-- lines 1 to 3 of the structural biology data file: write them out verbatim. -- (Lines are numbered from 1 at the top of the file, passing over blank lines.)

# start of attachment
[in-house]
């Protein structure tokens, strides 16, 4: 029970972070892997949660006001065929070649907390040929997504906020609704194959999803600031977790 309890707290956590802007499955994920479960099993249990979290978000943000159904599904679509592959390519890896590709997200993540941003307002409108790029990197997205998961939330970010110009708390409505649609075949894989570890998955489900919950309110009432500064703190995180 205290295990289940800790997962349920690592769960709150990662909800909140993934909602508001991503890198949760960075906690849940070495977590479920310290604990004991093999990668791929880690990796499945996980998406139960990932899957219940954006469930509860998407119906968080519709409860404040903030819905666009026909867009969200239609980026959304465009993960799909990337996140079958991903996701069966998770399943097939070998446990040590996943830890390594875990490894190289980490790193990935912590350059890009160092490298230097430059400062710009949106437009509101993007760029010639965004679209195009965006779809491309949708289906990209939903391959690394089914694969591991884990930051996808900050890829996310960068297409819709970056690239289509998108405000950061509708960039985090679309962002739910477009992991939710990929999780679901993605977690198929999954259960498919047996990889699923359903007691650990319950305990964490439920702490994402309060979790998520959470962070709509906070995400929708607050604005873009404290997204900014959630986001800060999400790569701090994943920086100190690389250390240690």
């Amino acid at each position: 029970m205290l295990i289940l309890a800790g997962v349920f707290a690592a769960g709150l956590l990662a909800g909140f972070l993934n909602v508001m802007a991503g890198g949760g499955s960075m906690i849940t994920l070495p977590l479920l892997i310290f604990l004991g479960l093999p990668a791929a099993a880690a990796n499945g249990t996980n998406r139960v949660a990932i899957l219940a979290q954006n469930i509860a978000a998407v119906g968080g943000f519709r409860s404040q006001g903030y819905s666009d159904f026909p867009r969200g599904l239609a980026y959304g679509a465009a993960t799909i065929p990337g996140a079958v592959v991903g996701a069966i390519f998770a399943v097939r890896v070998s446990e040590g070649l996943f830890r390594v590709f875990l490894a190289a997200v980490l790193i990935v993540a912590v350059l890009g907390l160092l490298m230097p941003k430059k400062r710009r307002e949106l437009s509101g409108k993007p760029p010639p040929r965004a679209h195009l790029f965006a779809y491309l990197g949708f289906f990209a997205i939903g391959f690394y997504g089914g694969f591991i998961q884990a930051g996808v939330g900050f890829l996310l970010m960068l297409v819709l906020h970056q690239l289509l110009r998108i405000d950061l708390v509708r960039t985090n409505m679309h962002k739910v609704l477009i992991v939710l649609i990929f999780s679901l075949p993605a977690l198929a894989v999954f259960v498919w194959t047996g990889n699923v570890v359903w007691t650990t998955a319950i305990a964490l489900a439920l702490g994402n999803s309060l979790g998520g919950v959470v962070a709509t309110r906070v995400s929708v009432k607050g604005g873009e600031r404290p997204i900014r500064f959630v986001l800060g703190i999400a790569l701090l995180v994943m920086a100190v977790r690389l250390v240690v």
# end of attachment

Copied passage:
[in-house]
């Protein structure tokens, strides 16, 4: 029970972070892997949660006001065929070649907390040929997504906020609704194959999803600031977790 309890707290956590802007499955994920479960099993249990979290978000943000159904599904679509592959390519890896590709997200993540941003307002409108790029990197997205998961939330970010110009708390409505649609075949894989570890998955489900919950309110009432500064703190995180 205290295990289940800790997962349920690592769960709150990662909800909140993934909602508001991503890198949760960075906690849940070495977590479920310290604990004991093999990668791929880690990796499945996980998406139960990932899957219940954006469930509860998407119906968080519709409860404040903030819905666009026909867009969200239609980026959304465009993960799909990337996140079958991903996701069966998770399943097939070998446990040590996943830890390594875990490894190289980490790193990935912590350059890009160092490298230097430059400062710009949106437009509101993007760029010639965004679209195009965006779809491309949708289906990209939903391959690394089914694969591991884990930051996808900050890829996310960068297409819709970056690239289509998108405000950061509708960039985090679309962002739910477009992991939710990929999780679901993605977690198929999954259960498919047996990889699923359903007691650990319950305990964490439920702490994402309060979790998520959470962070709509906070995400929708607050604005873009404290997204900014959630986001800060999400790569701090994943920086100190690389250390240690």
């Amino acid at each position: 029970m205290l295990i289940l309890a800790g997962v349920f707290a690592a769960g709150l956590l990662a909800g909140f972070l993934n909602v508001m802007a991503g890198g949760g499955s960075m906690i849940t994920l070495p977590l479920l892997i310290f604990l004991g479960l093999p990668a791929a099993a880690a990796n499945g249990t996980n998406r139960v949660a990932i899957l219940a979290q954006n469930i509860a978000a998407v119906g968080g943000f519709r409860s404040q006001g903030y819905s666009d159904f026909p867009r969200g599904l239609a980026y959304g679509a465009a993960t799909i065929p990337g996140a079958v592959v991903g996701a069966i390519f998770a399943v097939r890896v070998s446990e040590g070649l996943f830890r390594v590709f875990l490894a190289a997200v980490l790193i990935v993540a912590v350059l890009g907390l160092l490298m230097p941003k430059k400062r710009r307002e949106l437009s509101g409108k993007p760029p010639p040929r965004a679209h195009l790029f965006a779809y491309l990197g949708f289906f990209a997205i939903g391959f690394y997504g089914g694969f591991i998961q884990a930051g996808v939330g900050f890829l996310l970010m960068l297409v819709l906020h970056q690239l289509l110009r998108i405000d950061l708390v509708r960039t985090n409505m679309h962002k739910v609704l477009i992991v939710l649609i990929f999780s679901l075949p993605a977690l198929a894989v999954f259960v498919w194959t047996g990889n699923v570890v359903w007691t650990t998955a319950i305990a964490l489900a439920l702490g994402n999803s309060l979790g998520g919950v959470v962070a709509t309110r906070v995400s929708v009432k607050g604005g873009e600031r404290p997204i900014r500064f959630v986001l800060g703190i999400a790569l701090l995180v994943m920086a100190v977790r690389l250390v240690v």